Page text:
Kindness has transformed the lives of our companions, so we’re spreading those stories of kindness on Uprising of Kindness Day (February 1) and beyond.
The Uprising of Kindness refers to when Emmaus founder Abbé Pierre made his rallying speech on Radio Luxembourg on February 1, 1954 calling for public help after a woman died from the cold on the streets of Paris, still clutching her eviction notice. His 1954 Uprising of Kindness appeal triggered unprecedented public generosity and led to the growth of the Emmaus movement.
When Chris became homeless during the first year of the COVID-19 pandemic in 2020, he found himself living rough in central London, sleeping in doorways and then a park, before being shown a pivotal act of kindness by a team of volunteers which changed his life.
I became homeless due to work drying up and losing my home just after the pandemic struck. I was in shock and was hungry, so I went into London to get some food. I spent a couple of nights sleeping in doorways and then I met a man who took me down to the Nishkam SWAT team in Trafalgar Square. I got a sleeping blanket, some food and water and he took me over to the Royal park where four other people were sleeping. He introduced me to them and that’s where I stayed for around four months. Until I started sleeping in the park, I didn’t feel safe. I got robbed twice, only little things got taken but while I was sleeping, I got my phone and tablet taken. But when I was sleeping in the park with four others, we looked after each other. We kept our eyes open.
There wasn’t any members of the public around at that time because London was basically shut down, all the offices were shut, all the pubs were shut, everything was shut. The only people you could see around were homeless people. The general public that were around were alright but most of the time they looked at you and didn’t acknowledge you, they just walked past you and didn’t say hello or anything.
There was plenty of food up around Trafalgar and Leicester Square, Soho Square. There were churches open who would do a breakfast and an afternoon meal. St Patricks in Soho Square were brilliant and the American Church – I used to go there at 11am and you’d get a breakfast and dinner all in one. There was plenty of food around and wagons that turned up including the SWAT team who were brilliant and gave you sleeping blankets, anything you really wanted; if they had it they’d give it to you.
The biggest act of kindness I received at that time was from Under One Sky who at that time weren’t a registered charity, they were a group of people that were putting their hands in their pockets to help homeless people. One of the volunteers Jamie found me a place in a backpackers hostel for a month. They paid the bill out of their own pockets. I went into the hostel room, chucked my bags on the bed and then went back outside and asked Jamie if I could join the team of volunteers taking out food and drinks to homeless people on the streets. We got about 15 people off the streets that night.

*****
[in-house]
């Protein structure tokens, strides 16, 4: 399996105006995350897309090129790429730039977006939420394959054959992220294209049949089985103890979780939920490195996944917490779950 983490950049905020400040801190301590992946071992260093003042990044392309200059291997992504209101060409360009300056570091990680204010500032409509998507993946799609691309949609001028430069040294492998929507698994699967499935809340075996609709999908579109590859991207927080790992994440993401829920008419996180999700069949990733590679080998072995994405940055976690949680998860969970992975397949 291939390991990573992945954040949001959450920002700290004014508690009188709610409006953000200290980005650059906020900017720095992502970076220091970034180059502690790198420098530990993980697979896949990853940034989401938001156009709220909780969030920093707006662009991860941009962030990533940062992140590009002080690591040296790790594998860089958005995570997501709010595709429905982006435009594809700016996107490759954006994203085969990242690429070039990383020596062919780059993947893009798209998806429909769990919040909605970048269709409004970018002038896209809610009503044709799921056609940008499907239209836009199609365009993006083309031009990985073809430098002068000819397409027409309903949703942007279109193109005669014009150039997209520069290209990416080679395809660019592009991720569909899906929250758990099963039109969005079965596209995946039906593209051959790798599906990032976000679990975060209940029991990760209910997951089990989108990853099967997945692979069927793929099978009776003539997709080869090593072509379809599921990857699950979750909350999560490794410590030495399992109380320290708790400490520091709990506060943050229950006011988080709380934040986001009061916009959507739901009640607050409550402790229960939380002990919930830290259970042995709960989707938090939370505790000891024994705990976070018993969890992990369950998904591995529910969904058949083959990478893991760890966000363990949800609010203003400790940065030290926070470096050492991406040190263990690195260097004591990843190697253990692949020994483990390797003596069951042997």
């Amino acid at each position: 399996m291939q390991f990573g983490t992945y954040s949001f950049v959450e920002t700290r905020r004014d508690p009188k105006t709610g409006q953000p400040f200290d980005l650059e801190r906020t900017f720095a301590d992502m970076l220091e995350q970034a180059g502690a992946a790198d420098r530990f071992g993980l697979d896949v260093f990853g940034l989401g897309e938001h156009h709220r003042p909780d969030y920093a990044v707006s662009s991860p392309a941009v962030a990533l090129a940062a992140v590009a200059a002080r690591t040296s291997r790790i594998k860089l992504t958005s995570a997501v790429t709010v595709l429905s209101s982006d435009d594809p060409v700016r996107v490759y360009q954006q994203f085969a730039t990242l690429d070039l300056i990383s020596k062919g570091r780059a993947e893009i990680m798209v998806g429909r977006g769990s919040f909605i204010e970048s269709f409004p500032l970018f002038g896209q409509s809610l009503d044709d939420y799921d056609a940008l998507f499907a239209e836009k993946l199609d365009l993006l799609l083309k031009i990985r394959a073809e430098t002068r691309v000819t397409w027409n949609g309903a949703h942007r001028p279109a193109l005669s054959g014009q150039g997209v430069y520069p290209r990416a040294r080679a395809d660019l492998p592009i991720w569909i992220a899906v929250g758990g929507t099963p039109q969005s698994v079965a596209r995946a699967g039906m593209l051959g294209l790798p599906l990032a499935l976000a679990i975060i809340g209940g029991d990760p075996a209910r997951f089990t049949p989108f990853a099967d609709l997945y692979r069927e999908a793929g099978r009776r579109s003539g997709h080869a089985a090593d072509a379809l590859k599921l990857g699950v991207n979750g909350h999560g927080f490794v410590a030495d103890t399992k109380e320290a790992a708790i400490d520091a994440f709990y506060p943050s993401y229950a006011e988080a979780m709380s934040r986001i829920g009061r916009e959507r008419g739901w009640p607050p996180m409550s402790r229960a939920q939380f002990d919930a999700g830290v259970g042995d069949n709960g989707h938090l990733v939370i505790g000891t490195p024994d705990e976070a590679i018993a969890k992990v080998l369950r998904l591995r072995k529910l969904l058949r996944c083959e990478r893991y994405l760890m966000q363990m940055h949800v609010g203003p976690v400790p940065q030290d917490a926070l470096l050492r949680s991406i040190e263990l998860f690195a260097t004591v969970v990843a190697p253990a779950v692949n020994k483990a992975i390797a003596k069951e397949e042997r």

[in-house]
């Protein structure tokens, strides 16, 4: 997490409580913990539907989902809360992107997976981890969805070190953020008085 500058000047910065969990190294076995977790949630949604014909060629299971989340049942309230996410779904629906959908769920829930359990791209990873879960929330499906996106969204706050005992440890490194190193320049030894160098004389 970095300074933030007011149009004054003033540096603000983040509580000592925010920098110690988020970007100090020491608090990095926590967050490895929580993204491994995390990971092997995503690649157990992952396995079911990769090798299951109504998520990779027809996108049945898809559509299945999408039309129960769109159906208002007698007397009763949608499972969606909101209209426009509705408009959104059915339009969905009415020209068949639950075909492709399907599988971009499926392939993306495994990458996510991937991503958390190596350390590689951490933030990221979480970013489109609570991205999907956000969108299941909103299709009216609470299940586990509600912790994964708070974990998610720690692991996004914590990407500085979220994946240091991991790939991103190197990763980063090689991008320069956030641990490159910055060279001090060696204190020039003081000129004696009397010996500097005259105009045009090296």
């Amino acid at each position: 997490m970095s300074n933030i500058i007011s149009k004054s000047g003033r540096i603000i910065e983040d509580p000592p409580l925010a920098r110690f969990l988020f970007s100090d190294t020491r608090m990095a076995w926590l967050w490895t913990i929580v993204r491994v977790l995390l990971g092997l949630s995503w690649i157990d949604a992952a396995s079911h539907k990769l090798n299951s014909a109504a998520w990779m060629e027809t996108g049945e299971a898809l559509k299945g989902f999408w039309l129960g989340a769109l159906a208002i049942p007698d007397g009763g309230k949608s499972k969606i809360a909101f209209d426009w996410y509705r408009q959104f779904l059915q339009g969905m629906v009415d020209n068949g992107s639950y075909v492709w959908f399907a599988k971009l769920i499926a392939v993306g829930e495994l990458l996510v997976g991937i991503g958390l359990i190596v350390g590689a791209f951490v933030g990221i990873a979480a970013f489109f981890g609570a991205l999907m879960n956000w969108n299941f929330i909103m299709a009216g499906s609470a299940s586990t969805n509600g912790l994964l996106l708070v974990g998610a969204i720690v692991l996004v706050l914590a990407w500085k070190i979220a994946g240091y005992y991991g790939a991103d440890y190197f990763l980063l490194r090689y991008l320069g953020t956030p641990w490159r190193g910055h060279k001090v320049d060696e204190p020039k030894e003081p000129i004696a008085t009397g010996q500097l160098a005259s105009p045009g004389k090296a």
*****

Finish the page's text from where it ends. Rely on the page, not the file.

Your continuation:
I did it for a while with them while I was down there. Then I went down to the Punjab in Covent Garden who turned half their restaurant over to us so we could store stuff and build up stock. They produced food for five different charities and little groups of us would go out to deliver their food and hot drinks to people on the streets.
Then Jamie who ran the hostel got me down to Emmaus Hertfordshire who have been brilliant – they gave me a bed to sleep in, somewhere to wash, food and I give back service in the shops. I do all the shops now because I’ve been here three years. We sell furniture and our Tring shop sells women’s clothes, bric-a-brac and all that and it’s a lovely place to work.
I always think about giving back to people, If I can help somebody, a customer, I do. I like giving back, I’m not one of these people who just wants to take, take, take. If I do get a chance, I do give back to people which is why I’m taking part in the Uprising of Kindness campaign.
I’m always looking for opportunities outside of Emmaus to help with such as the St Albans Sleepout which I did in November. Just me, Gemma (Business Development Manager at Emmaus Hertfordshire) and her boyfriend – we slept out to raise money for Emmaus. Emmaus are always showing kindness to us companions so it’s good to do acts of kindness in return.
I would encourage people to be more kind to homeless people by talking to them, have a chat with them, offer them a coffee and basically just talk. Having someone to talk to makes all the difference. Sometimes you don’t speak to anybody for a week or more and you’re just sitting there in doorways with nothing to do, or just wandering around.
When I used to go out with Under One Sky in the evenings and take them hot drinks and wraps and sandwiches, the people on the streets just wanted someone to talk to; it doesn’t matter what it’s about, whether it’s political or their life or whatever. Quite a few times when I was helping Under One Sky I would say “I’ll catch you up” and I would sit down and have a chat with them. Even just saying “Hi” and acknowledging their existence, or giving a couple of bob in their hat if they’ve got a hat out, it makes all the difference.
Chris’s experiences of being homeless during the pandemic are included in a recently-released homelessness documentary film, ‘I’m Still Here’. The movie by Franc Vissers was shot in London during the first year of the pandemic when hundreds of people, including Chris, were left “locked out” on the streets.
This film gives Chris, affectionately called ‘Pops’ in the movie, and his contemporaries a powerful voice during this disturbing time and highlights the efforts of Under One Sky, who defied the virus and stepped out to support these vulnerable people.
Find out more by clicking here.